Tuesday, January 30, 2018

Legendary Leadership: Striking the Spark

Arthur could find the golden beam of hope in defeat, the single glimmer of blue in the storm-fretted sky. It was this that made him such a winning leader—the kind of man for whom other men gladly lay down their lives.  Arthur’s enthusiasm and assurance were the flint and steel to the dry tender of men’s hearts. Once he learned to strike the spark, he could set the flame any time he chose. 
- Arthur, Stephen R Lawhead

Legendary leaders have hope when all others despair. Where the average person sees a closed door, leaders see possibilities. When plans go awry and the masses of men give way to confusion, leaders see a Better Way Forward. When darkness falls on the minds of others and the vision sinks into impenetrable darkness, leaders see the vision as clear as the day it was revealed to them.

For such leaders, this is not a case of failing to deal with reality. The door is closed, the plan is not working, and darkness has descended. (Leaders know the difference between the plan and the vision: The plan is flexible, the vision is primary.) This the leader readily acknowledges. He simply sees more than the troops. Remember: when all others are blind, the guy who sees either is or becomes a leader.

Leaders are realists, for they too have experienced confusion and hardship. As Lawhead’s Merlin notes regarding Arthur’s early years, “For even then he was beginning to display that rarest of qualities: a joy inspired by hardship, deepened by adversity, and exalted by tragedy.” Leaders suffer, as do we all. What sets them apart is what they do with their sufferings.  They do not give up or in; they do not become victims of circumstances. They endure and keep moving forward toward the vision, with joy and hope.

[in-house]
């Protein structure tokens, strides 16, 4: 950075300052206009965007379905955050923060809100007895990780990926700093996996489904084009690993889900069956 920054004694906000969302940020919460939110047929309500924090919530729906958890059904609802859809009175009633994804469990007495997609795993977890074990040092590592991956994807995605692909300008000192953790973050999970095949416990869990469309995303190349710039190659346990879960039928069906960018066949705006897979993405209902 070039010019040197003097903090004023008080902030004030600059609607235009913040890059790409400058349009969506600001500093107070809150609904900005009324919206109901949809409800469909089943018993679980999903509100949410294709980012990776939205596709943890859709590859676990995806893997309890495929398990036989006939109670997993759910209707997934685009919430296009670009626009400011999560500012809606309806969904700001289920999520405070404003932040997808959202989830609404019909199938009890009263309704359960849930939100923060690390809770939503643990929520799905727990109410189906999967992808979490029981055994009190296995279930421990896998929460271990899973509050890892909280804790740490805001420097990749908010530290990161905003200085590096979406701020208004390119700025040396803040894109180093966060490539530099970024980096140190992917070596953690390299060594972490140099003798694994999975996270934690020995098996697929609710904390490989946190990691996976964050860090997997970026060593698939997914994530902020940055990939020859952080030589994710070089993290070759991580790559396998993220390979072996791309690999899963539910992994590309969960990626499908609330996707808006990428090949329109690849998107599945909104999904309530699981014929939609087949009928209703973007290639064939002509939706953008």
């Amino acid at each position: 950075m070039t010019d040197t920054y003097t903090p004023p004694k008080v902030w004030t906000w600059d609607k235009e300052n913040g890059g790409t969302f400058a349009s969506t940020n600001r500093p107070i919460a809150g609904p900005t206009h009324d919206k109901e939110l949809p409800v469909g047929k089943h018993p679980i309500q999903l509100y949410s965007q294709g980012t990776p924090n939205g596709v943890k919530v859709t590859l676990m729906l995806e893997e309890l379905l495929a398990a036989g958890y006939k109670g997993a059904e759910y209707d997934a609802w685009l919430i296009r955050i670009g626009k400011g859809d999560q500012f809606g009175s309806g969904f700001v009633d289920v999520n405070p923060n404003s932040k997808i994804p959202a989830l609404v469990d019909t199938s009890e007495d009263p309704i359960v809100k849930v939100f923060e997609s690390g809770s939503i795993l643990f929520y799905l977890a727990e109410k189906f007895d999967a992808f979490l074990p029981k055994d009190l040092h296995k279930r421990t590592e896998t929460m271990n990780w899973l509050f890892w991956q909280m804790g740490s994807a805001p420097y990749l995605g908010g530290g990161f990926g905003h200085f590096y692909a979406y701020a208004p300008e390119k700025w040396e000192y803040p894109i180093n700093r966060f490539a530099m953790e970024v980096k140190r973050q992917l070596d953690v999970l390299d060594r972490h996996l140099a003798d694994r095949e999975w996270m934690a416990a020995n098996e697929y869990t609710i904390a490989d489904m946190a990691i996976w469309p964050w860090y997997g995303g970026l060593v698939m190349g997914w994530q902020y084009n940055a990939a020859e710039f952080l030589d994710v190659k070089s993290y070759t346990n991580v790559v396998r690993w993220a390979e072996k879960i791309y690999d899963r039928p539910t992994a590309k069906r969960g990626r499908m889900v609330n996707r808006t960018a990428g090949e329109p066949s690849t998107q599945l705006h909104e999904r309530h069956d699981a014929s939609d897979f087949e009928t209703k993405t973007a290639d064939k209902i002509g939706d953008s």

Certainly there are those within the ranks who do the same. A true leader, however, can “strike the spark” so as to rally the troops in times of hardship. It’s admirable to maintain my poise and post in times of adversity but if I can’t inspire my followers to hold steady in times of adversity, then I am not a leader. There is no shame here: it’s only a case of dealing with my reality.

Closed doors, failed plans, and confusion among the troops, are all part of following after the vision, maintaining the Quest. Yet, for a leader, nothing ever clouds the vision of the intended outcome or thwarts their ability to open’s men’s eyes to see “the single glimmer of blue in the storm-fretted sky.”

Copyright, Monte E Wilson, 2018

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